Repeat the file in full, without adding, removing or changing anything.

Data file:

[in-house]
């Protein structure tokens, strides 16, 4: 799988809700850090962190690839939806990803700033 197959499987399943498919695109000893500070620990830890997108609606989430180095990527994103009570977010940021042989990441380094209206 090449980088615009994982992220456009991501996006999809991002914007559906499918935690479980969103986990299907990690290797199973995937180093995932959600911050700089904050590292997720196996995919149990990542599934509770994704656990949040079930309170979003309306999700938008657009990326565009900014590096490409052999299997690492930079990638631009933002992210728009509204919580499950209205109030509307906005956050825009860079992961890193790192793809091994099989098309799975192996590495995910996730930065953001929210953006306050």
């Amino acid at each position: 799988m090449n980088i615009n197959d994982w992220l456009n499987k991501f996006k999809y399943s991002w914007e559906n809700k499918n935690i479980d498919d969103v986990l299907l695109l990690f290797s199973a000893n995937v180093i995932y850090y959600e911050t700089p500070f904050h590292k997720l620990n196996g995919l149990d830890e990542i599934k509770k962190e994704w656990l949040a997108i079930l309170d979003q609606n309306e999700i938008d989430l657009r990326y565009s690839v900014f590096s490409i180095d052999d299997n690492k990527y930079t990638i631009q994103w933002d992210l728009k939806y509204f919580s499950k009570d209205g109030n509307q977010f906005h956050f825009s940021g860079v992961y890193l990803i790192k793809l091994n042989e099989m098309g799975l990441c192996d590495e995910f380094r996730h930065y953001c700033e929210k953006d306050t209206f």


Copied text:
[in-house]
């Protein structure tokens, strides 16, 4: 799988809700850090962190690839939806990803700033 197959499987399943498919695109000893500070620990830890997108609606989430180095990527994103009570977010940021042989990441380094209206 090449980088615009994982992220456009991501996006999809991002914007559906499918935690479980969103986990299907990690290797199973995937180093995932959600911050700089904050590292997720196996995919149990990542599934509770994704656990949040079930309170979003309306999700938008657009990326565009900014590096490409052999299997690492930079990638631009933002992210728009509204919580499950209205109030509307906005956050825009860079992961890193790192793809091994099989098309799975192996590495995910996730930065953001929210953006306050």
């Amino acid at each position: 799988m090449n980088i615009n197959d994982w992220l456009n499987k991501f996006k999809y399943s991002w914007e559906n809700k499918n935690i479980d498919d969103v986990l299907l695109l990690f290797s199973a000893n995937v180093i995932y850090y959600e911050t700089p500070f904050h590292k997720l620990n196996g995919l149990d830890e990542i599934k509770k962190e994704w656990l949040a997108i079930l309170d979003q609606n309306e999700i938008d989430l657009r990326y565009s690839v900014f590096s490409i180095d052999d299997n690492k990527y930079t990638i631009q994103w933002d992210l728009k939806y509204f919580s499950k009570d209205g109030n509307q977010f906005h956050f825009s940021g860079v992961y890193l990803i790192k793809l091994n042989e099989m098309g799975l990441c192996d590495e995910f380094r996730h930065y953001c700033e929210k953006d306050t209206f």